Carlos the Jackal ends hunger strike in France
Venezuelan militant Carlos the Jackal has ended an 11-day hunger strike at a Parisian jail where he is serving a life sentence for murder, his lawyer said Friday.
The Marxist-Leninist radical, whose real name is Ilich Ramirez Sanchez, began the protest on October 18, a week after being placed in an isolation cell.
His attorney Francis Vuillemin said prison authorities had removed Carlos from solitary confinement on Thursday and allowed him to return to quarters reserved for public figures at La Sante prison.
"The isolation has stopped. That's critical but we are demanding an administrative decision the end the isolation measures for the past 10 days," Vuillemin said.
Carlos, 62, is awaiting a new trial due to begin November 7 for attacks that left 11 people dead in France in 1982 and 1983.
In 1997 Carlos was sentenced to life behind bars for the 1975 shooting deaths of two French policemen and a police informer.
Authorities returned to Carlos his belongings, including documents and a computer, in order to prepare for his defense for the upcoming trial, his brother Vladimir Ramirez said.
But Ramirez complained that Carlos, who is diabetic, would now have "just a few days" to work on his case, and that his brother's state of health had "weakened" from the hunger strike.
Ramirez is a 53-year-old civil engineer who has organized a campaign supporting his brother since French secret service agents nabbed him in 1994 in Sudan after two decades on the run.
The "main culprit" behind his brother's situation, according to Ramirez, is the Venezuelan government and its "complete inaction."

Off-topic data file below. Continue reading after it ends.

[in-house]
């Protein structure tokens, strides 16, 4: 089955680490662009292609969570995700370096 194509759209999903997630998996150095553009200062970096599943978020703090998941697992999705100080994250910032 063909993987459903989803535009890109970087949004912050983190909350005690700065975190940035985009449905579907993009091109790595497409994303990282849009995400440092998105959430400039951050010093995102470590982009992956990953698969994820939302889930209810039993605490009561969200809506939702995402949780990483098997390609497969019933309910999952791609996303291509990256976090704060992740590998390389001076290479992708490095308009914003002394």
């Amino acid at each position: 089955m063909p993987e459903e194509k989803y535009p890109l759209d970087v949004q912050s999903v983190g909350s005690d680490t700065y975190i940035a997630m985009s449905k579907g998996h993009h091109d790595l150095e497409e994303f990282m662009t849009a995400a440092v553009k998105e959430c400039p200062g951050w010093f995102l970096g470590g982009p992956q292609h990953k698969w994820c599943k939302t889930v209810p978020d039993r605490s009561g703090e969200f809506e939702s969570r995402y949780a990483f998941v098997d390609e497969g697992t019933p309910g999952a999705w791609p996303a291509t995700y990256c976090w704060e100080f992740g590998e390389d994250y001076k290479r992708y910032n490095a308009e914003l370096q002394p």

He said occasional statements of support from firebrand leftist President Hugo Chavez and Foreign Minister Nicolas Madura have been too vague.
"The government's silence is a blemish on the face of the revolutionary process we are living in this country," said Ramirez, like his brother a former member of the leftist Popular Front for Liberation of Palestine (PFLP).
Ramirez said he has asked Maduro and the country's ombudsman, up to now in vain, to "fulfill their constitutional obligation to assist any Venezuelan abroad."
Venezuelan government officials declined to comment on the case.
Ramirez said he stays in constant contact with his brother, who "remains in very good spirits" despite his physical weakness.
"He does not renounce his fight. The Palestinian cause remains relevant. He has reinforced his convictions," Ramirez said.
Ramirez also accused French authorities of having "done everything in their power to prevent a proper trial."
© 2011 AFP